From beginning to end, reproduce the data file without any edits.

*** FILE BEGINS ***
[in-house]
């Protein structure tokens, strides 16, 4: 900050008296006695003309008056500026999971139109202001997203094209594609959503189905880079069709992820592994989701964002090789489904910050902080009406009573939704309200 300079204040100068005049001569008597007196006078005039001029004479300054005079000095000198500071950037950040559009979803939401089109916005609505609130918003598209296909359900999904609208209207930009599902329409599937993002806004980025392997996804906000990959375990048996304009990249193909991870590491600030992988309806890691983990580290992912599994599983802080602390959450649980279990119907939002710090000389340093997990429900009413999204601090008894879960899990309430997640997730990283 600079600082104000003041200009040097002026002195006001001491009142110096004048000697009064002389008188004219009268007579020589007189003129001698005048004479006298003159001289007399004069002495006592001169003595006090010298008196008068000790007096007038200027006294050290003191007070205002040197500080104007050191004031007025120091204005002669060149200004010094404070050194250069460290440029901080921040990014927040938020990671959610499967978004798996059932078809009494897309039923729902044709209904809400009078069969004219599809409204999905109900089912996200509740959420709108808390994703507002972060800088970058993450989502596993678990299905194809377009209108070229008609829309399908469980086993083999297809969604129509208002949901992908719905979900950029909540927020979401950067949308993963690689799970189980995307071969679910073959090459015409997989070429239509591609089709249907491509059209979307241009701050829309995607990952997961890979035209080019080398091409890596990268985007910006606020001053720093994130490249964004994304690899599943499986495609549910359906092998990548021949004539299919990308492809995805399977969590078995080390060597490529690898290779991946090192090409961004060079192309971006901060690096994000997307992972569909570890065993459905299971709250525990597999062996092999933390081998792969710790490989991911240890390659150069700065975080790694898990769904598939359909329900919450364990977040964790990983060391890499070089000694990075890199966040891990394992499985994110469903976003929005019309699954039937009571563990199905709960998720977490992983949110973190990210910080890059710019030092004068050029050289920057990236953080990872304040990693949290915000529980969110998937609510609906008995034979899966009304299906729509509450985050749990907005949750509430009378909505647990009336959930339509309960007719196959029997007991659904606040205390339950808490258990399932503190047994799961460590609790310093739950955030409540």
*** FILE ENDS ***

[in-house]
């Protein structure tokens, strides 16, 4: 900050008296006695003309008056500026999971139109202001997203094209594609959503189905880079069709992820592994989701964002090789489904910050902080009406009573939704309200 300079204040100068005049001569008597007196006078005039001029004479300054005079000095000198500071950037950040559009979803939401089109916005609505609130918003598209296909359900999904609208209207930009599902329409599937993002806004980025392997996804906000990959375990048996304009990249193909991870590491600030992988309806890691983990580290992912599994599983802080602390959450649980279990119907939002710090000389340093997990429900009413999204601090008894879960899990309430997640997730990283 600079600082104000003041200009040097002026002195006001001491009142110096004048000697009064002389008188004219009268007579020589007189003129001698005048004479006298003159001289007399004069002495006592001169003595006090010298008196008068000790007096007038200027006294050290003191007070205002040197500080104007050191004031007025120091204005002669060149200004010094404070050194250069460290440029901080921040990014927040938020990671959610499967978004798996059932078809009494897309039923729902044709209904809400009078069969004219599809409204999905109900089912996200509740959420709108808390994703507002972060800088970058993450989502596993678990299905194809377009209108070229008609829309399908469980086993083999297809969604129509208002949901992908719905979900950029909540927020979401950067949308993963690689799970189980995307071969679910073959090459015409997989070429239509591609089709249907491509059209979307241009701050829309995607990952997961890979035209080019080398091409890596990268985007910006606020001053720093994130490249964004994304690899599943499986495609549910359906092998990548021949004539299919990308492809995805399977969590078995080390060597490529690898290779991946090192090409961004060079192309971006901060690096994000997307992972569909570890065993459905299971709250525990597999062996092999933390081998792969710790490989991911240890390659150069700065975080790694898990769904598939359909329900919450364990977040964790990983060391890499070089000694990075890199966040891990394992499985994110469903976003929005019309699954039937009571563990199905709960998720977490992983949110973190990210910080890059710019030092004068050029050289920057990236953080990872304040990693949290915000529980969110998937609510609906008995034979899966009304299906729509509450985050749990907005949750509430009378909505647990009336959930339509309960007719196959029997007991659904606040205390339950808490258990399932503190047994799961460590609790310093739950955030409540």